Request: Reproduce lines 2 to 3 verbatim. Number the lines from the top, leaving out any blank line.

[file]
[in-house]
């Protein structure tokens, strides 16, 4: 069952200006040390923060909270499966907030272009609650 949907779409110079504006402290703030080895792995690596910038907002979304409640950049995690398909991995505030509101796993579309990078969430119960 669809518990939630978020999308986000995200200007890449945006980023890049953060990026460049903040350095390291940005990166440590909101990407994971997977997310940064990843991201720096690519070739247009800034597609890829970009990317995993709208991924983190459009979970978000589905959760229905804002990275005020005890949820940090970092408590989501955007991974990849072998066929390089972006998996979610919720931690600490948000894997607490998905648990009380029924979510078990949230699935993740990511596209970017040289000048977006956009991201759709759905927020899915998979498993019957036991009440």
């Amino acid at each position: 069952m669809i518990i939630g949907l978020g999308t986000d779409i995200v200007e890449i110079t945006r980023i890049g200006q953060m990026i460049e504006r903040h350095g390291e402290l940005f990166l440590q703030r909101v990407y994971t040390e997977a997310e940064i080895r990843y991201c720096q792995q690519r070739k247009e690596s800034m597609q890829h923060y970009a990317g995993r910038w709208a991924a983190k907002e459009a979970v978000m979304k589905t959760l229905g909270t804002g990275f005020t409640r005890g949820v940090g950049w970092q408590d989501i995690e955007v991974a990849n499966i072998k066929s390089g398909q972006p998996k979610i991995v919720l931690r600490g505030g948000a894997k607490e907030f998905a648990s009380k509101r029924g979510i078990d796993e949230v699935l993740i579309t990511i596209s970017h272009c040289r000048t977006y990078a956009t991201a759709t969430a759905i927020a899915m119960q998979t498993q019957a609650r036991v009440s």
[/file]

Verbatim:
């Protein structure tokens, strides 16, 4: 069952200006040390923060909270499966907030272009609650 949907779409110079504006402290703030080895792995690596910038907002979304409640950049995690398909991995505030509101796993579309990078969430119960 669809518990939630978020999308986000995200200007890449945006980023890049953060990026460049903040350095390291940005990166440590909101990407994971997977997310940064990843991201720096690519070739247009800034597609890829970009990317995993709208991924983190459009979970978000589905959760229905804002990275005020005890949820940090970092408590989501955007991974990849072998066929390089972006998996979610919720931690600490948000894997607490998905648990009380029924979510078990949230699935993740990511596209970017040289000048977006956009991201759709759905927020899915998979498993019957036991009440």
């Amino acid at each position: 069952m669809i518990i939630g949907l978020g999308t986000d779409i995200v200007e890449i110079t945006r980023i890049g200006q953060m990026i460049e504006r903040h350095g390291e402290l940005f990166l440590q703030r909101v990407y994971t040390e997977a997310e940064i080895r990843y991201c720096q792995q690519r070739k247009e690596s800034m597609q890829h923060y970009a990317g995993r910038w709208a991924a983190k907002e459009a979970v978000m979304k589905t959760l229905g909270t804002g990275f005020t409640r005890g949820v940090g950049w970092q408590d989501i995690e955007v991974a990849n499966i072998k066929s390089g398909q972006p998996k979610i991995v919720l931690r600490g505030g948000a894997k607490e907030f998905a648990s009380k509101r029924g979510i078990d796993e949230v699935l993740i579309t990511i596209s970017h272009c040289r000048t977006y990078a956009t991201a759709t969430a759905i927020a899915m119960q998979t498993q019957a609650r036991v009440s």